At our public high school in rural Southeast Ohio, crew was a sport not for preppies, but for savvy misfits. All of the athletic hippies and punkers and unclassifiables—my tribe!—rowed. Crew girls trained hard and goofed off harder. Practice was one of the few places where I could be myself, and apparently this meant imitating Madonna daily. Once spring came and we took our shells on the water, I modified the act for the narrow confines of our eight-woman shell and did Madonna bits when Ponch’s launch was well downriver. A shell sits only inches above the water, and its slenderness limited dance possibilities, so I’d mainly flail my arms and caress my sports bra before grabbing my crotch as a grand finale. “He’s coming!” our coxswain, Cecelia, would warn me. “Three, put your shirt back on!”
I rowed in the women’s varsity lightweight eight. We were ferociously devoted to each other in the sweet but maddeningly intense way of teenage girls. We spent hours together every week, training our bodies and minds to meld into a collective organism. In the confines of our rickety wooden shell, emotions ran high, and we bonded as snow or sun pummeled us, and we channeled our rampaging energy to tear our boat through the polluted froth of the Ohio River. Often delirious with hunger from the starvation jags we went on in order to get our weights under the dreadful 120-pound limit to compete in the Lightweight division, we elevated incidental bits of nothing—the plastic head of a bunny figurine, the yellow shorts our bow’s crush always wore, most of the words that came from Ponch’s mouth—into elaborate inside jokes. Blisters mottled our palms; black smears of slide grease stained our claves and the backs of our cutoff sweatpants. We practiced six days a week. The only single place I spent more time than the boat was in bed, sleeping.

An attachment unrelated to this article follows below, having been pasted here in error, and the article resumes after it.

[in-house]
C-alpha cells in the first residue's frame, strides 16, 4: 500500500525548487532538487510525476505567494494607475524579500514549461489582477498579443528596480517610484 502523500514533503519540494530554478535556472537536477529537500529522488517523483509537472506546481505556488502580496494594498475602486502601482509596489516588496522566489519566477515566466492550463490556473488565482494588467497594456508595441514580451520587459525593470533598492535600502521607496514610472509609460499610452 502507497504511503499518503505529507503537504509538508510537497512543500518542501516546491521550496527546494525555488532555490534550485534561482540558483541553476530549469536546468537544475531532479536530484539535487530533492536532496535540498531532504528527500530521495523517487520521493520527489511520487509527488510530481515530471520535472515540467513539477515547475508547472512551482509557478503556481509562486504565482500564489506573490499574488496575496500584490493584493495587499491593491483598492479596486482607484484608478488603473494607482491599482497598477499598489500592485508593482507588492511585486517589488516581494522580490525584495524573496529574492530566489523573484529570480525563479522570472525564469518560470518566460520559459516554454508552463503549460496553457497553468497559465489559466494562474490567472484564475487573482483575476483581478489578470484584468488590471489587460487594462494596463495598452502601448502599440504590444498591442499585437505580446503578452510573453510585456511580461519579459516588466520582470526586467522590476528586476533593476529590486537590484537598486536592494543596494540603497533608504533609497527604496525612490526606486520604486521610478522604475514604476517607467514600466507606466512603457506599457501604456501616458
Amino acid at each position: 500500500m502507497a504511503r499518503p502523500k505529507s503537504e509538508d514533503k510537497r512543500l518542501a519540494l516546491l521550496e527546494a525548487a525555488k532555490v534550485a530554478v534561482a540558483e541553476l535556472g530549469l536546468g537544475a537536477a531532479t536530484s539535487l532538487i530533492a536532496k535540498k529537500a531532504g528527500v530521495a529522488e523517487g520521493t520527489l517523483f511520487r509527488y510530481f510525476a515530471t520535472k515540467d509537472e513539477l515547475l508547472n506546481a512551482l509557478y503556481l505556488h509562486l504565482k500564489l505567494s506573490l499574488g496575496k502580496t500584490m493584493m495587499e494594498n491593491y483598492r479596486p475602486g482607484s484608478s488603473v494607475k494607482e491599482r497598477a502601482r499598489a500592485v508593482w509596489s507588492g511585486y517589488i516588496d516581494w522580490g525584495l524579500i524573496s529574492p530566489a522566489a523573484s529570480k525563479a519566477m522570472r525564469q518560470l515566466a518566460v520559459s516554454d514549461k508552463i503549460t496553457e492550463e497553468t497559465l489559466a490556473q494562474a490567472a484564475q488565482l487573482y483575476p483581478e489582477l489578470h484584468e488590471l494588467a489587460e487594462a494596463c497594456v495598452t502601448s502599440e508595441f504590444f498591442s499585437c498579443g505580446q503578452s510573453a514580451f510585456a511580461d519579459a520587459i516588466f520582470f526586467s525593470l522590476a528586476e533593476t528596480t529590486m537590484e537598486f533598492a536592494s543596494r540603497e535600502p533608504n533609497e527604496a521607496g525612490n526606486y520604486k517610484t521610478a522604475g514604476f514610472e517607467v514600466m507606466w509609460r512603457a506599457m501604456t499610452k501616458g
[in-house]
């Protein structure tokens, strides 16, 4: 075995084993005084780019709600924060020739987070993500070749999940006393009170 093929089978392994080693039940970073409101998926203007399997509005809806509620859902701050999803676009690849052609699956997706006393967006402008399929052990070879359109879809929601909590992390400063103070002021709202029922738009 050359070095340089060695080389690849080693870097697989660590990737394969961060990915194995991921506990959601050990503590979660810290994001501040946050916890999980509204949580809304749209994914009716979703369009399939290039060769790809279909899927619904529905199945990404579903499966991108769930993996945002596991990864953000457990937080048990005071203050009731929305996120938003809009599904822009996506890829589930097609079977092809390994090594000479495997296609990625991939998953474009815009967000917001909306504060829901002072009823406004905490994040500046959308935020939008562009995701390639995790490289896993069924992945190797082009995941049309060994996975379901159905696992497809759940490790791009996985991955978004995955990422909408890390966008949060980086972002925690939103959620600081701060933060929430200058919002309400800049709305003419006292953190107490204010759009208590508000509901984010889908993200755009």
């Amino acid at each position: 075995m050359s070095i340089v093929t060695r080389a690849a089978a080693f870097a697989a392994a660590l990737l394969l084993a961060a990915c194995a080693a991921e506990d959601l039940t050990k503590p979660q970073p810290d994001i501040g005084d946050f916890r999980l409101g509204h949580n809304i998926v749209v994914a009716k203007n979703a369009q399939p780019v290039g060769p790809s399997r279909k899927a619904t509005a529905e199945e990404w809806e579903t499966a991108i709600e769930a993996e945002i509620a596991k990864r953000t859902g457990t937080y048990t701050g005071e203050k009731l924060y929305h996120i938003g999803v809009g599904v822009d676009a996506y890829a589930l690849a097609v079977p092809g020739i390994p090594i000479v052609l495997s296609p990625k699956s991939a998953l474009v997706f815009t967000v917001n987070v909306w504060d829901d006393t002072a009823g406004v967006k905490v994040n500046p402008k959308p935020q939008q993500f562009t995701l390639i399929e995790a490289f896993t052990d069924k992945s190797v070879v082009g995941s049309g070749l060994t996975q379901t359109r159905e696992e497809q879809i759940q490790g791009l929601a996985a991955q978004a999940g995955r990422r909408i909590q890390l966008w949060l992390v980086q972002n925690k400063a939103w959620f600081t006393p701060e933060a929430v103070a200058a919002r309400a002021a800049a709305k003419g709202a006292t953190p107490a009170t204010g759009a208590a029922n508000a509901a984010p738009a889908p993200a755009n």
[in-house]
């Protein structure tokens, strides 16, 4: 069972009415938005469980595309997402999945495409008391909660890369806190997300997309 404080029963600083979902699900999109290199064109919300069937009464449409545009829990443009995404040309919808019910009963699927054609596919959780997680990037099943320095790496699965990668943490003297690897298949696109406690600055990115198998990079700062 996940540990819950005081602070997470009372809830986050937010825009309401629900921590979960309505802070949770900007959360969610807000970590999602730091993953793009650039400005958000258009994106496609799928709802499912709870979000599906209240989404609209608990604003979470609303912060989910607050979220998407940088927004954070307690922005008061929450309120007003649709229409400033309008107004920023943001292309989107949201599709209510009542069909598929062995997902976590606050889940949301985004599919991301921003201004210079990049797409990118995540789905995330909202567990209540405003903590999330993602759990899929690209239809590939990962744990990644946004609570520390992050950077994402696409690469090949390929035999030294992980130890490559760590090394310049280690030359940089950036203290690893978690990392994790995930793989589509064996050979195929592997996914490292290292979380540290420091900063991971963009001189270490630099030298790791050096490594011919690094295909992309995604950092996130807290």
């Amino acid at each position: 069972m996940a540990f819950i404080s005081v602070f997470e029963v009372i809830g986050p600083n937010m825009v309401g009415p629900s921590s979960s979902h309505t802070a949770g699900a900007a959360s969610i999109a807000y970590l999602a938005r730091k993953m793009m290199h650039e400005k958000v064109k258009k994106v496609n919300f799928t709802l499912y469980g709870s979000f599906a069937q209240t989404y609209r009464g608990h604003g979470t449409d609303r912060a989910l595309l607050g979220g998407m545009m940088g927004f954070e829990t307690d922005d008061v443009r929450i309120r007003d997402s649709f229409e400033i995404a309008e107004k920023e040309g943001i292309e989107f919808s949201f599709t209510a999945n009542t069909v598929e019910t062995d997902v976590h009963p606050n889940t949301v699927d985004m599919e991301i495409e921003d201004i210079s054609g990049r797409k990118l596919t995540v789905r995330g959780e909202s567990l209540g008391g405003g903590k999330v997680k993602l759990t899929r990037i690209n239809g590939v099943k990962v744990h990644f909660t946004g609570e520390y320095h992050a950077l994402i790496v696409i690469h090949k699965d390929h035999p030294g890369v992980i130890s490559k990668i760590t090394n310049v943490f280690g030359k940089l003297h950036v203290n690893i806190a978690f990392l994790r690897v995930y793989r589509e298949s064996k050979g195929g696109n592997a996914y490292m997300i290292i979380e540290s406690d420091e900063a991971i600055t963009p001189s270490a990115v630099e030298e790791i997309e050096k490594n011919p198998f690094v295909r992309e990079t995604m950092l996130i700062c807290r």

Madonna quickly joined our complex network of good luck charms, superstitions, and pre-race rituals: the wearing of lucky underwear, the application of temporary tattoos, the stringing of matching beaded necklaces. It worked; we won, and won. Being Madonna was my duty to my team.
“You rowed good today, girls,” Ponch, sporting smudged aviator sunglasses and ever-present black stubble, would tell our boat as we came into the dock after a race with a triumphant outcome. He didn’t dole out compliments often, but we loved it when he did, bad grammar and all.
Secretly, I cooked up a Madonna performance for the hotel where we’d stay during Midwest Championships. The genesis was a very elaborate black lace bra I’d recently persuaded my mom to buy me at Victoria’s Secret—my first actual article of sexy lingerie, something I’d never have considered pre-Madonna. “Justify My Love” had recently come out. The video took place in a hotel. It was too perfect.